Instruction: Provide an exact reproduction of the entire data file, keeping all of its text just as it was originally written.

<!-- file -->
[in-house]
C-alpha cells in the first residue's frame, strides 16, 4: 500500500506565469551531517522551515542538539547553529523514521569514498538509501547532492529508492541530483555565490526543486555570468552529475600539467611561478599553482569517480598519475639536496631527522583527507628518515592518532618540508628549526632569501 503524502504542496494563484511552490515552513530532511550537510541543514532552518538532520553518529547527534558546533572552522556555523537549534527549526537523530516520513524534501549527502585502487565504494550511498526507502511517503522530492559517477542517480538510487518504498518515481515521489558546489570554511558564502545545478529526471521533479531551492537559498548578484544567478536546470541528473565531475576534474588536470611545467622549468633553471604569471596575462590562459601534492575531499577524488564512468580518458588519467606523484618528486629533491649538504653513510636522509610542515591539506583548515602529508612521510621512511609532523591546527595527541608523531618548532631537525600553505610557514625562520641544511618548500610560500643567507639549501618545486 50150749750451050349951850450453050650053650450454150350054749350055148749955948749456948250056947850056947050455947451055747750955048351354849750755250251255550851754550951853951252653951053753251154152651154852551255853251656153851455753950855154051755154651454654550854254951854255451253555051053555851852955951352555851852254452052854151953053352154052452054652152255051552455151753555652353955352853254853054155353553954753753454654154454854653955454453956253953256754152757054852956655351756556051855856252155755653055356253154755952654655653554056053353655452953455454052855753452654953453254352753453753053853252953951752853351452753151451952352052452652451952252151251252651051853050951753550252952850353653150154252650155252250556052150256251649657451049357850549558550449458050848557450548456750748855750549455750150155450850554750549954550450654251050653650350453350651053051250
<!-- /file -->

[in-house]
C-alpha cells in the first residue's frame, strides 16, 4: 500500500506565469551531517522551515542538539547553529523514521569514498538509501547532492529508492541530483555565490526543486555570468552529475600539467611561478599553482569517480598519475639536496631527522583527507628518515592518532618540508628549526632569501 503524502504542496494563484511552490515552513530532511550537510541543514532552518538532520553518529547527534558546533572552522556555523537549534527549526537523530516520513524534501549527502585502487565504494550511498526507502511517503522530492559517477542517480538510487518504498518515481515521489558546489570554511558564502545545478529526471521533479531551492537559498548578484544567478536546470541528473565531475576534474588536470611545467622549468633553471604569471596575462590562459601534492575531499577524488564512468580518458588519467606523484618528486629533491649538504653513510636522509610542515591539506583548515602529508612521510621512511609532523591546527595527541608523531618548532631537525600553505610557514625562520641544511618548500610560500643567507639549501618545486 50150749750451050349951850450453050650053650450454150350054749350055148749955948749456948250056947850056947050455947451055747750955048351354849750755250251255550851754550951853951252653951053753251154152651154852551255853251656153851455753950855154051755154651454654550854254951854255451253555051053555851852955951352555851852254452052854151953053352154052452054652152255051552455151753555652353955352853254853054155353553954753753454654154454854653955454453956253953256754152757054852956655351756556051855856252155755653055356253154755952654655653554056053353655452953455454052855753452654953453254352753453753053853252953951752853351452753151451952352052452652451952252151251252651051853050951753550252952850353653150154252650155252250556052150256251649657451049357850549558550449458050848557450548456750748855750549455750150155450850554750549954550450654251050653650350453350651053051250